Interchange Fees - Returns Or Recoveries?

Interchange fees are paid by merchant acquirers to card issuers as a percentage of each and every credit and debit card transaction. Acquirers pass these costs onto their merchants which may result in higher prices for consumers. Analysts have struggled to quantify these fees but estimate that they may come to some £2 billion per year in the UK alone.

The level of interchange fees varies according to products, their means of purchase and the jurisdictions involved. However, there are mechanisms in place to cap these fees. For example the EU's Interchange Fee Regulation (Regulation (EU) 2015/751) caps fees at 0.2% and 0.3% for most debit and credit card transactions respectively, within the European Economic Area.

These caps are the result of the 'Merchant Indifference Test' i.e. fees must be low enough to ensure that a merchant is not materially disadvantaged by accepting card payments.

The build-up

In 2007, the European Commission decided that the interchange fees applied by MasterCard to cross-border transactions (within the EEA) restricted competition between acquirers and inflated merchants' costs, without leading to any proven efficiencies (COMP/34.579).

Following multiple appeals, the ECJ confirmed the decision in 2014 (EU:C:2014:2201). However, in the meantime (during 2009) MasterCard reduced its cross-border interchange fees.

In 2010, following the EC's investigation into Visa's European interchange fees, Visa also reduced its cross-border interchange fees for debit cards. This was followed by the 'Visa Commitments' which were made legally binding by the European Commission and led to further capping and transparency measures applied to these fees in 2014.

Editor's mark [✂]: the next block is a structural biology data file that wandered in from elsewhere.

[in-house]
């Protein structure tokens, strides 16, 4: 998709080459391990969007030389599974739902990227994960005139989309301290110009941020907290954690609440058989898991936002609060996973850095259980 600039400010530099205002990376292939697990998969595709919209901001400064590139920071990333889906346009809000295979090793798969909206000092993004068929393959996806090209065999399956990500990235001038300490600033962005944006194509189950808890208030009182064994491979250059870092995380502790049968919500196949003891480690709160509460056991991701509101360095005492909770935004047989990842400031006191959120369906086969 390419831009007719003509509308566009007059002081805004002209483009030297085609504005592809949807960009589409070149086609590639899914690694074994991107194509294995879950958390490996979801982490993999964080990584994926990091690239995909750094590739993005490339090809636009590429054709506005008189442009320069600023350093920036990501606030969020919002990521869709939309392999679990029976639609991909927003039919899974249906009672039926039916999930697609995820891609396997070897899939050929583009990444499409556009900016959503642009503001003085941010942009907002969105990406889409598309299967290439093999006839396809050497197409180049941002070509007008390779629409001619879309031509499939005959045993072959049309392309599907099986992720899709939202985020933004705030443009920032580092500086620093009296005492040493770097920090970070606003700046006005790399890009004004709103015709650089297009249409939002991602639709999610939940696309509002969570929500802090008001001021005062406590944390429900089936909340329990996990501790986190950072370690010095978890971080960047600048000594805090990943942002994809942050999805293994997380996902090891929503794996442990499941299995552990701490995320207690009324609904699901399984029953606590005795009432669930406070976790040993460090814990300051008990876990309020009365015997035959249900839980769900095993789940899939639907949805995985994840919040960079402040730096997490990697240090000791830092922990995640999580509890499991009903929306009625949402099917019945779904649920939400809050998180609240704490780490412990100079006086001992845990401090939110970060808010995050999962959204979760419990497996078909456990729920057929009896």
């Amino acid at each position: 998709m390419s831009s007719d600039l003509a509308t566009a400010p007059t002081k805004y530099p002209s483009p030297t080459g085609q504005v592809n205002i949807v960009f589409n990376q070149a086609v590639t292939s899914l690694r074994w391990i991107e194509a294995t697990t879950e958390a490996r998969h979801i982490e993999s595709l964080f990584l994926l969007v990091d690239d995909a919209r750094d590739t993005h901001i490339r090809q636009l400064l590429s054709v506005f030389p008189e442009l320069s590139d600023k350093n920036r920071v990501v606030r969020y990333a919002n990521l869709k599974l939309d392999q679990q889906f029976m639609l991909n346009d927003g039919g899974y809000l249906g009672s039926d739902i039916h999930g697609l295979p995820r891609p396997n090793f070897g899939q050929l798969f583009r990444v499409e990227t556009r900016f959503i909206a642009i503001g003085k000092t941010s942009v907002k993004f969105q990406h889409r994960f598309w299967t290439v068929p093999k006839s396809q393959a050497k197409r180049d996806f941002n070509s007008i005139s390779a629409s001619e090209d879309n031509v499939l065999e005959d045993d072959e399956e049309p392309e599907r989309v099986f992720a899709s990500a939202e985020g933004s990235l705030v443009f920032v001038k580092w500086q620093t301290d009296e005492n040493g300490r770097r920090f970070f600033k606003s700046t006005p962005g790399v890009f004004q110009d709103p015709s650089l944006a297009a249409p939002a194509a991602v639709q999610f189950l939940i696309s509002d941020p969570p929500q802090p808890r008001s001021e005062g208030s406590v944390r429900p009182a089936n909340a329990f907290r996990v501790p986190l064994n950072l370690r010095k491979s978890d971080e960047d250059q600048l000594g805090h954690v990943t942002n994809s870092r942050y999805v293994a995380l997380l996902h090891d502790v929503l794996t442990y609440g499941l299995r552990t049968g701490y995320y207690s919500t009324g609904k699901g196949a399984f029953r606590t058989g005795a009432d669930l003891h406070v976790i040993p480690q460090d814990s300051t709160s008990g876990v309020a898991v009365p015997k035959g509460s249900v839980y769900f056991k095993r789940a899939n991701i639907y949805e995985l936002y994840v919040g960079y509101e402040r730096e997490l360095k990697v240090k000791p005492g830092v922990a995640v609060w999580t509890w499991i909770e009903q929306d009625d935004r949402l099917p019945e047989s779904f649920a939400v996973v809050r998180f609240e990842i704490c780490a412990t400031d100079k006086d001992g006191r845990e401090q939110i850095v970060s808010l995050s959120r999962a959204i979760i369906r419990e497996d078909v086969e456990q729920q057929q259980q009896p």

In 2015, the EC opened another investigation into MasterCard, based on interchange fees applied to card payments made into the EEA (most of which were domestic transactions), acquiring merchants across borders and the business practices of the card scheme.

These investigations and undertakings laid the foundations for four key rounds of UK litigation that would follow over the next two years.

Round 1 - Sainsbury's claims damages from MasterCard

In July 2016, Sainsbury's Supermarkets built on the EC's decisions of 2007 and 2014 and recovered damages from MasterCard (Sainsbury's Supermarkets Ltd v MasterCard Inc [2016] CAT 11).

Sainsbury's alleged that MasterCard's interchange fees prevented acquiring and issuing banks from negotiating lower interchange fees. As a result...

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